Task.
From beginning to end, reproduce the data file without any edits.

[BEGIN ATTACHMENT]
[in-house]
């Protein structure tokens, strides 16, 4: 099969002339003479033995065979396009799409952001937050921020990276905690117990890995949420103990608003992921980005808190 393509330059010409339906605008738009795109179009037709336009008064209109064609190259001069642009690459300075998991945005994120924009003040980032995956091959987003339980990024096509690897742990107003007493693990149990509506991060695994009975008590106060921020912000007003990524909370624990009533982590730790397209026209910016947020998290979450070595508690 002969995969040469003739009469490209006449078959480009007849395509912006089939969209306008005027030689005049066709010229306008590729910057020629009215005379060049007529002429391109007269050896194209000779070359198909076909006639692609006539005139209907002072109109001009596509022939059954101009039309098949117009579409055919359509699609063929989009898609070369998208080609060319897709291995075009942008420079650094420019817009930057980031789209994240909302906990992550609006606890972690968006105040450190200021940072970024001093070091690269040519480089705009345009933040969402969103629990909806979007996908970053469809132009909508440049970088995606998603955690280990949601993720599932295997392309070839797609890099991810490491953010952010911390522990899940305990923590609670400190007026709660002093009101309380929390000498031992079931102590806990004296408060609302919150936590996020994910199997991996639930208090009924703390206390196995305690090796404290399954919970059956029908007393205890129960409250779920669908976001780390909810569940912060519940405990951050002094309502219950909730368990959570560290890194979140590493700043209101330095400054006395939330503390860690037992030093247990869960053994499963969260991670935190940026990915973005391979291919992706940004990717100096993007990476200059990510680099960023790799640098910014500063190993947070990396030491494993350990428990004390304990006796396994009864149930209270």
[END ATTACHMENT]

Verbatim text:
[in-house]
């Protein structure tokens, strides 16, 4: 099969002339003479033995065979396009799409952001937050921020990276905690117990890995949420103990608003992921980005808190 393509330059010409339906605008738009795109179009037709336009008064209109064609190259001069642009690459300075998991945005994120924009003040980032995956091959987003339980990024096509690897742990107003007493693990149990509506991060695994009975008590106060921020912000007003990524909370624990009533982590730790397209026209910016947020998290979450070595508690 002969995969040469003739009469490209006449078959480009007849395509912006089939969209306008005027030689005049066709010229306008590729910057020629009215005379060049007529002429391109007269050896194209000779070359198909076909006639692609006539005139209907002072109109001009596509022939059954101009039309098949117009579409055919359509699609063929989009898609070369998208080609060319897709291995075009942008420079650094420019817009930057980031789209994240909302906990992550609006606890972690968006105040450190200021940072970024001093070091690269040519480089705009345009933040969402969103629990909806979007996908970053469809132009909508440049970088995606998603955690280990949601993720599932295997392309070839797609890099991810490491953010952010911390522990899940305990923590609670400190007026709660002093009101309380929390000498031992079931102590806990004296408060609302919150936590996020994910199997991996639930208090009924703390206390196995305690090796404290399954919970059956029908007393205890129960409250779920669908976001780390909810569940912060519940405990951050002094309502219950909730368990959570560290890194979140590493700043209101330095400054006395939330503390860690037992030093247990869960053994499963969260991670935190940026990915973005391979291919992706940004990717100096993007990476200059990510680099960023790799640098910014500063190993947070990396030491494993350990428990004390304990006796396994009864149930209270």